Augmenting Democracy: Political Movements and Constitutional Reform During the Rise of Labour, 1900-1924

Voorkant
Taylor & Francis Group, 30 jun. 2020 - 286 pagina's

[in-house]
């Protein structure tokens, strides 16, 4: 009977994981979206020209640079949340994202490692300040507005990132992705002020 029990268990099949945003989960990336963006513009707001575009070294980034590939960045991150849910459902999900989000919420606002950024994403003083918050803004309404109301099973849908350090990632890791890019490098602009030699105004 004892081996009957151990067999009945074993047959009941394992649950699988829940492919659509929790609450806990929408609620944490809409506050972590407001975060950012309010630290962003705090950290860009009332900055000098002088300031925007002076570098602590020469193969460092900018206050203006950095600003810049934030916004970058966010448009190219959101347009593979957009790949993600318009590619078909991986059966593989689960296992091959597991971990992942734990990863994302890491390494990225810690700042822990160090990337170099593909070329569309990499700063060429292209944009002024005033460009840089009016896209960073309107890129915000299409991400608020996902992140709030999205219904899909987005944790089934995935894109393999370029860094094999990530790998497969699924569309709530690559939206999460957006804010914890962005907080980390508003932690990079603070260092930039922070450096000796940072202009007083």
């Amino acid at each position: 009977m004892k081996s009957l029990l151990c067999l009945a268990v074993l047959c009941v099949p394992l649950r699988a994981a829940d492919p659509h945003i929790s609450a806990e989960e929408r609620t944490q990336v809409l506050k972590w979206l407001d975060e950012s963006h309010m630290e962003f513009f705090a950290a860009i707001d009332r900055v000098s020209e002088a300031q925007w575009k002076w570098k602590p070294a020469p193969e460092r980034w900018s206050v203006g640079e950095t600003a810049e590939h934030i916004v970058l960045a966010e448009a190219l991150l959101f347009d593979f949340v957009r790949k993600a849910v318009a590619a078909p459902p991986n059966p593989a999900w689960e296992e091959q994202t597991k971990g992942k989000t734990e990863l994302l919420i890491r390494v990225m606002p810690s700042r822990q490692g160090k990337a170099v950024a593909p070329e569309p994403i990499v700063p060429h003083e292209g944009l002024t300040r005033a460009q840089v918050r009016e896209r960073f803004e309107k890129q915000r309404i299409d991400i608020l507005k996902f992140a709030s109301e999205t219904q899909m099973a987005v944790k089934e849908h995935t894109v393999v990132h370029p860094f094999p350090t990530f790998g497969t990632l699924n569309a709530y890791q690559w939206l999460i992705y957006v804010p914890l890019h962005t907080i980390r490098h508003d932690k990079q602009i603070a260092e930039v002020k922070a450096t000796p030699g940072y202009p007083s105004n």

First published in 1999, Andrew Chadwick provides an important new interpretation of British radical, suffrage-feminist and socialist movements during the first quarter of the twentieth century, based on analysis of their visions of democratic constitutional reform. He argues that a shared discourse of 'radical constitutionalism' allowed these groups to forge alliances based upon a common preoccupation with extending and improving constitutional democracy. This book is a significant contribution to current methodological debates around the importance of language and discourse in social and political history. It is the first detailed study to integrate material on three important constitutional campaigns of this era: the reform of the House of Lords, women's suffrage, and proportional representation. It will be of interest to students of British politics, social and political history, historical methodology and political theory.

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